The Monstrous Wild Versions Of Our Innocent Indoor Friends
Wild Monstera can grow up to 20 metres high with leaves up to a metre wide! Monstrous indeed! To put that in perspective a standard room is between 8-9ft high. So, 20 metres is around 65ft or about 7 stories tall! Pretty amazing right? No wonder its name is essentially “delicious monster”! Monstera Grow upwards with the help of Aerial roots, much like their equally popular friend the Pothos. If you missed July’s newsletter you can find an article from me regarding the benefits of growing pothos on moss poles and the basics on what and how aerial roots work, check out those cool facts here!
Unlike Pothos though they have some very unusual growth habits and superpowers! They are another jungle growing plant that scales trees to reach the light at the top of canopies. They are so well adapted to growing on jungle floors that seedlings unlike most normal plants actually grow towards the darkest spots around them to hunt out tree trunks. Once they locate a tree trunk, they begin their ascent to the top of the canopy. At times doing so, fervently they neglect the jungle floor and can start growing similarly to bromeliads and other epiphytes, receiving all their water and nutrients from their aerial roots. Upon reaching the top of the canopy they can then redirect those aerial roots back into the ground, becoming attached to the earth below once more. Talk about an unusual growth pattern!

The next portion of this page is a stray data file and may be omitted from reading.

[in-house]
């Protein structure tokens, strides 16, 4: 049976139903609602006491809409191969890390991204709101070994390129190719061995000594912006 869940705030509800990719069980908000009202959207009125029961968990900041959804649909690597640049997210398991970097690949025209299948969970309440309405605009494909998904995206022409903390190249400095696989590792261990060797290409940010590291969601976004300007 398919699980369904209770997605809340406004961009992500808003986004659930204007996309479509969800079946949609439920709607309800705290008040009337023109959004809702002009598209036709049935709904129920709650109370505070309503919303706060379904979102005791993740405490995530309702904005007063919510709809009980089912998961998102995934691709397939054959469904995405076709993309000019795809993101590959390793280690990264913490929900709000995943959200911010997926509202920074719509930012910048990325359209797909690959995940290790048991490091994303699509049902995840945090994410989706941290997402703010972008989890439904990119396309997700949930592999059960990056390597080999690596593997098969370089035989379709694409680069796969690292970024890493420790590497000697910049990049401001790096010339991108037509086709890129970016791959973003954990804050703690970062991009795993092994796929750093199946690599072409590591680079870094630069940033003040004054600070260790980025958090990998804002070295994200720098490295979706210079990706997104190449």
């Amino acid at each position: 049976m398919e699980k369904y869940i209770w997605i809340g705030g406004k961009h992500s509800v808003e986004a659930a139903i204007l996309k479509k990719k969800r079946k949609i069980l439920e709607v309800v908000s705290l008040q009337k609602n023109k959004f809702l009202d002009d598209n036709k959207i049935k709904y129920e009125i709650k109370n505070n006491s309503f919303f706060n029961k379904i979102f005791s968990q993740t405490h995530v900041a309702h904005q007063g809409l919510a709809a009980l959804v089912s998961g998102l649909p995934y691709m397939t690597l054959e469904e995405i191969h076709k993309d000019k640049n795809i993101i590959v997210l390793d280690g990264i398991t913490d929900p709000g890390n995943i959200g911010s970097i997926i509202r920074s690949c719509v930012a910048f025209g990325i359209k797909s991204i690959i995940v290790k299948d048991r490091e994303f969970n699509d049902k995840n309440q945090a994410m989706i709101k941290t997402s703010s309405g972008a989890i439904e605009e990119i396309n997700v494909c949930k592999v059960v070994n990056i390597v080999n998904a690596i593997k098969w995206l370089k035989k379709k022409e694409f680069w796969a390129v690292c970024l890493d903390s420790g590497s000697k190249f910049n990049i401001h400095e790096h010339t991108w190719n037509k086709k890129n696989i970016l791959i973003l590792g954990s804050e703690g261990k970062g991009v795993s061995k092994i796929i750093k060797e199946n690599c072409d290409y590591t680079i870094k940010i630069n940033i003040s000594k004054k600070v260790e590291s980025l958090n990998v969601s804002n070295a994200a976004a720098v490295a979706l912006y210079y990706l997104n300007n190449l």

But before you attempt to turn your monstera into an epiphyte you should probably know this can only successfully happen in very high humidity levels. So, unless you live in a home with 80% humidity, unfortunately you’re going to need to keep that pot and soil around. The slits and holes that create the trademark look of maturing monstera are more than just a fancy design but yet another amazing survival tactic from mother nature that allows the plant to pass dappled light down to the lower leaves and withstand heavy rains and intense wind by allowing the water and wind to pass through the leaves with little to no resistance, preserving its overall well being. A clever feature when your climate is prone to hurricanes and tropical storms!
Caring For Monstera Indoors